Tag Archives: UCD

John Cooper Clarke (UCD, 1981)

UCD Rag Week – KKK

An interesting find on the British Pathe site! A 60second clip of UCD students outside Earlsfort Terrace performing a “skit” on the Ku Klux Klan during Rag Week in the 1930s/40s (?).

Click the image below to see the full movie.

Click to view movie.

Bread and Roses (Student Feminist Magazine, c. 1974)

Bread and Roses was a Women’s Lib. fanzine published by women in Belfield in the mid 1970s. It was a crudely designed, black and white, 18 page stapled zine.

The slogan “Bread and Roses” originated in a poem of that name by James Oppenheim, published in The American Magazine in December 1911, which attributed it to “the women in the West.” It is commonly associated with a textile strike in Lawrence, Massachusetts during January-March 1912, now often known as the “Bread and Roses strike”.

I’ve been passed on issues 2 and 3. I’ve uploaded issue 2 (see below) and will get around to issue 3 as soon as possible. I’m not sure how many issues were published altogether. If anyone has any other copies, please get in touch.


Bread and Roses, Number 2:

Men – Where Is Your Courage? – Eileen Lynch
Feminism And Socialism – Betty Purcell
Women And The Law – Paula Scully
When A Man Wants A Woman (Poem) – Dory Previn
Women Your Body Is Your Own – Carol Louthe
A Poem – Marian Stenning
Self-help Clinics – Rosina Auberting
A Report On The International Womens Congress – Marion Connolly

Bread and Roses, Issue 2. Front Cover.

Hibernia newspaper, 1967.

Peter Henry, who writes the Old Trinity column in Trinity News, has kindly passed me on a scan of an article about UCD student politics from 1967.

The article deals with the Fianna Fail, Fine Gael (including a feature on Vincent Browne) and Labour Party UCD branches.

You can read some of Henry’s articles on Trinity College here.

'Student Politics in UCD'. Hibernia newspaper. March 1967.

‘Instead’ (Radical Student Newspaper, 1971)

‘Instead’, was a “left wing Oz look alike” magazine that was published in Belfied in the early 1970s.

Aidan Magill, who read science at Belfield from 1968-72 and was involved with ‘Instead’, has kindly sent on a full issue of the paper and jotted down some of his memories of the magazine’s production.

I seem to remember we produced an issue about every two weeks and basically spent the entire Sunday through to the early hours locked in the Arts Block to do it. The entire place closed on a Sunday so we had to get let in by the Porters and had to get let out a certain times for food. It was quite a party atmosphere though we had to ban the smoking of dope as we made too many mistakes and didn’t get any work done.

You can read the full issue here.

Section from the front page of Instead, Vol. 1 No. 3.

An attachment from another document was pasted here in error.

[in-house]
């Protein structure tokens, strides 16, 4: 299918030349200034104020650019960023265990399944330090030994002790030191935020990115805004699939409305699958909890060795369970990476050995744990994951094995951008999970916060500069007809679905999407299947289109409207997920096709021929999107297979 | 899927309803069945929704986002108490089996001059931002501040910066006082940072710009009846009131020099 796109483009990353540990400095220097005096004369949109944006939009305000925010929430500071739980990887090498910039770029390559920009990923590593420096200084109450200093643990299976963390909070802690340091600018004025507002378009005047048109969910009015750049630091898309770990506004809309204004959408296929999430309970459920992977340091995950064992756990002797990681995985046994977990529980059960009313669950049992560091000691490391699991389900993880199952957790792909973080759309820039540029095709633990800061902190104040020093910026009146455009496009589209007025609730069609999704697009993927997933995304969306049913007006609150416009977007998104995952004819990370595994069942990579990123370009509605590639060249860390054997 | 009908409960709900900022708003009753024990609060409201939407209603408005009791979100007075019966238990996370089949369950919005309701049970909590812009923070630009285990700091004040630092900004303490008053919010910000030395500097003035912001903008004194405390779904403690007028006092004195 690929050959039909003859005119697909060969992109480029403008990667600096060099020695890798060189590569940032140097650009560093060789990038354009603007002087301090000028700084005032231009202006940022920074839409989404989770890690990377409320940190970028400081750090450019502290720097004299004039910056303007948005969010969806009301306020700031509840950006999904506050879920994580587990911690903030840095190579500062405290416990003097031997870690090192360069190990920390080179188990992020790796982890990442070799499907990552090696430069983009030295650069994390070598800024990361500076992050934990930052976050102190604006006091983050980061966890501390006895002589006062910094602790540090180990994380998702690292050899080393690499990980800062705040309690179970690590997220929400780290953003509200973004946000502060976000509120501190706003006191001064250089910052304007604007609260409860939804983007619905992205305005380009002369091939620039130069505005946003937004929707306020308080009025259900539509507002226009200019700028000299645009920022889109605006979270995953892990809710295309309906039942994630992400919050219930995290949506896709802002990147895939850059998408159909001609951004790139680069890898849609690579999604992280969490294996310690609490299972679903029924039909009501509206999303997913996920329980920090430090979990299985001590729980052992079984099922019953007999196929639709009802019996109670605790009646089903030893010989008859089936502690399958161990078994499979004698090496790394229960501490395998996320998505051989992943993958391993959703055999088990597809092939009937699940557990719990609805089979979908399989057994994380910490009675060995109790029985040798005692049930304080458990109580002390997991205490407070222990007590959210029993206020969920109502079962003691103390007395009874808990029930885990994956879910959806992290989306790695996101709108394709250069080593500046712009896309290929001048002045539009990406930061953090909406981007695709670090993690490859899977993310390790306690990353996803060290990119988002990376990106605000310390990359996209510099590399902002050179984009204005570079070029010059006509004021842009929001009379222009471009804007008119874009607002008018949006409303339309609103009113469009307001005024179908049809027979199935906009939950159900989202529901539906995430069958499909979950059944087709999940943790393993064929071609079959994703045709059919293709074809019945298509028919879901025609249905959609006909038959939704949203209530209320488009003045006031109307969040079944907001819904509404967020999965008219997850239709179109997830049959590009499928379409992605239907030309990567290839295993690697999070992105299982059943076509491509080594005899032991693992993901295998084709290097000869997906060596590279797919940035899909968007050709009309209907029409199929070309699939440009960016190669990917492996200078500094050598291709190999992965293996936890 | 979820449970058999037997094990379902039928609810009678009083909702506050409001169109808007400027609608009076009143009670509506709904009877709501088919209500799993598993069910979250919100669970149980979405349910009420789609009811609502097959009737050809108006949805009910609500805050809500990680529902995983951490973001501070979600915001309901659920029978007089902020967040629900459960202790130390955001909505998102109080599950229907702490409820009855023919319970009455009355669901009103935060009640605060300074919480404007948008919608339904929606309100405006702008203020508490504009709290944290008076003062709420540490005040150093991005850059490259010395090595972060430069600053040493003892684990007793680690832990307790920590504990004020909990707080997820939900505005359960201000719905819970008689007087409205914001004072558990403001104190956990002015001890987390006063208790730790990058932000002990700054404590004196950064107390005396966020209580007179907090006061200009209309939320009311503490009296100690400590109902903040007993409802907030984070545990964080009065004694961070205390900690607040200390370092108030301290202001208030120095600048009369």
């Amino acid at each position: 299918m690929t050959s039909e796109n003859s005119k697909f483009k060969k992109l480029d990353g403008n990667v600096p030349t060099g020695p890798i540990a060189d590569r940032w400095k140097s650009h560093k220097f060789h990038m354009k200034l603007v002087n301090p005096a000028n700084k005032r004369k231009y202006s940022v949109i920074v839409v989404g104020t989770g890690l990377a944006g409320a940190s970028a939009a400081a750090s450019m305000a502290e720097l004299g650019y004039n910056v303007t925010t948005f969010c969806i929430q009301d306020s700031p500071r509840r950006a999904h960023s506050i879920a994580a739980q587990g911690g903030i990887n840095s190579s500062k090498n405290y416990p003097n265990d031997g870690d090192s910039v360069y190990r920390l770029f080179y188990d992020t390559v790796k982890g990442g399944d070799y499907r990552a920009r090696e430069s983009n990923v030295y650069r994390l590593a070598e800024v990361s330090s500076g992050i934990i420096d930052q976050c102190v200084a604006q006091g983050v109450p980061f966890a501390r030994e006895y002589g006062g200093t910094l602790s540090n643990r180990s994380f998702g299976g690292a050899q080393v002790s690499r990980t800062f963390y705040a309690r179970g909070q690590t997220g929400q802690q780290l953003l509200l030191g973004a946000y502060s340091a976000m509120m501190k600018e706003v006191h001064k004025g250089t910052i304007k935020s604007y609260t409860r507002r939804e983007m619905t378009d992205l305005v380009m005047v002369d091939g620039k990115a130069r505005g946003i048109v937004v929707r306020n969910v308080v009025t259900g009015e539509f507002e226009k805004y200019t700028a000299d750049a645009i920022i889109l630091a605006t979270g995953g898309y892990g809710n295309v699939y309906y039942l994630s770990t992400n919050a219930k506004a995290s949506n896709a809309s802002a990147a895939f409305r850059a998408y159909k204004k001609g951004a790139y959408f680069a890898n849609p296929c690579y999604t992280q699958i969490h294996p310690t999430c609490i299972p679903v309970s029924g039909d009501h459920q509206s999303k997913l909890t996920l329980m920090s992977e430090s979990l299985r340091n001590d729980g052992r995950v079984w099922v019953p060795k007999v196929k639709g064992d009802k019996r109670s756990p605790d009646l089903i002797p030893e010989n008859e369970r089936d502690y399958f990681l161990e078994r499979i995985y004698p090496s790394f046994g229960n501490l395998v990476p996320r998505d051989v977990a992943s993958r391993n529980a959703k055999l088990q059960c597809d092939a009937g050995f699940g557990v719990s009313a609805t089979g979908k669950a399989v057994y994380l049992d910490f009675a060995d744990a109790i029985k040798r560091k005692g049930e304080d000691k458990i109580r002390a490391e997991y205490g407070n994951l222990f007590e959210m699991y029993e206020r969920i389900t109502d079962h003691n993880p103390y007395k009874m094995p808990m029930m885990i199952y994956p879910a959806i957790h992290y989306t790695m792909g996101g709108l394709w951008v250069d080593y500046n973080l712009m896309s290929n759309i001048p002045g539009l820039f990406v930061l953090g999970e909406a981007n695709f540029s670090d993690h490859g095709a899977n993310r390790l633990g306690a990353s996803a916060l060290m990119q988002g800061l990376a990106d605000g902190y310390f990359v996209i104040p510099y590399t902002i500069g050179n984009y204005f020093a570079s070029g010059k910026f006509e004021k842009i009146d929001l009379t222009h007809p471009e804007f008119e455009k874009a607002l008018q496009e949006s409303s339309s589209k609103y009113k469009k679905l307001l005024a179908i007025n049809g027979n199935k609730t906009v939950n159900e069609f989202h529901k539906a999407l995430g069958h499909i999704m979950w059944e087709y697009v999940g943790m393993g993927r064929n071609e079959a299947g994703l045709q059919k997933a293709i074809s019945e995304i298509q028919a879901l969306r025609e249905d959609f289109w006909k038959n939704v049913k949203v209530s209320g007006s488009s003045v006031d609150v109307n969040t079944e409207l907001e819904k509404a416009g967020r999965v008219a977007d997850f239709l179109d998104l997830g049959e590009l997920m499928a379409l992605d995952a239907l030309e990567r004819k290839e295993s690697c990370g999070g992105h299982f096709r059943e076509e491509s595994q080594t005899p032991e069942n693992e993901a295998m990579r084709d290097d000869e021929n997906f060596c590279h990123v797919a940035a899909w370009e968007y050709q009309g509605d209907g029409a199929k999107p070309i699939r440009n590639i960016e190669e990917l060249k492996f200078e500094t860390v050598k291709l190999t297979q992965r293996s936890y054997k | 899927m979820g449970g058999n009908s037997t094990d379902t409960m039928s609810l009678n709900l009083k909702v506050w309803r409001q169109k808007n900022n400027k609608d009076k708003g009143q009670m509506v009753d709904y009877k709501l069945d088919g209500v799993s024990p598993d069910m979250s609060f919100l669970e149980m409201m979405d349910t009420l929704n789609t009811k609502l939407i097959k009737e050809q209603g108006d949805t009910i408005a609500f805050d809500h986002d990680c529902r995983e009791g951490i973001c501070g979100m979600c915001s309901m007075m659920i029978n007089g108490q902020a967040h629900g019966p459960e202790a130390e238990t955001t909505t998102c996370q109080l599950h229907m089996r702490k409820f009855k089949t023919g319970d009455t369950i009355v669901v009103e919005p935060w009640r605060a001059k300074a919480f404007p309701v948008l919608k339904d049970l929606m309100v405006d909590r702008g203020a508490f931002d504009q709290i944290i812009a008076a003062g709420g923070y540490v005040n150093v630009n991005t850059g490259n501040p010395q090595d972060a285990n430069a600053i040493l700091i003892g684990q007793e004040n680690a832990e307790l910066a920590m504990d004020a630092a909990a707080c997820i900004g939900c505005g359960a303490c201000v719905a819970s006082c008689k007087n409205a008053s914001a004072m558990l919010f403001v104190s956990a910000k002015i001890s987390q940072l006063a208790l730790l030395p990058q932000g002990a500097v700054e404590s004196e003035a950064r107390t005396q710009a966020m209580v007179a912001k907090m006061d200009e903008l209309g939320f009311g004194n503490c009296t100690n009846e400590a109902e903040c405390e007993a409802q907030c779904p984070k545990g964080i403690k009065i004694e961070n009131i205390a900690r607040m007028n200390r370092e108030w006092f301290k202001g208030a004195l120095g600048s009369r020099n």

Censorship in UCD, 1962

Conor James McKinney from T.C.D. Miscellany has very kindly sent me on a very interesting article that was written in the magazine in 1962 by Anthony Clare about the censorship regime in UCD at that time.

You should be able to read it by clicking the picture below and zooming in.

T.C.D. Miscellany, 1962.

Belfield’s 1980s Rave Scene

In this instalment of UCD Hidden History, we talk to François Pittion (former Ents Officer) about Belfield’s infamous late 1980s rave scene…

Pittion began studying French and Linguistics in UCD in 1985 as part of an Arts Degree. He became involved in the UCD Students Union (UCDSU) early on, being elected as a class representitive and joining the Ents Committee.

He admits that facilities in Belfield at the time “weren’t really bad” but there was always an underlying feeling that students had to “get the degree and emigrate”. As there were no jobs going, students had the choice of either leaving the country or “stay and party”. Pittion chose the latter.

Francois. UCD Student Bar, Late 80s.

Up until then, there was no (electronic) dance scene in Belfield (or Dublin for that matter). The highlight of the week on campus was the disco in the Student Bar on a Saturday night. The DJ was Dave Lowe a.k.a Bambi who played “all sorts” Pittion remembers. He admits that cheap pints of beer during an extended Happy Hour were the main attraction for most students.

After a couple of years in the Ents committee, Pittion ran for Ents officer in 1987. The elections were hotly contested and he came up against the Kevin Barry Cumann i.e. the “Fianna Fail machine”. Fortunately, due to his contacts in Agricultural Science and Science, Pittion won by 260 votes.

Soon after his victory, Pittion and a close friend Mick Heaney began organising nights in the bar on Fridays “as an alternative to the Saturday disco”. The Friday nights, soon to be known as the ‘Unlimited Freak Out’ (UFO), would go down in Belfield campus infamy.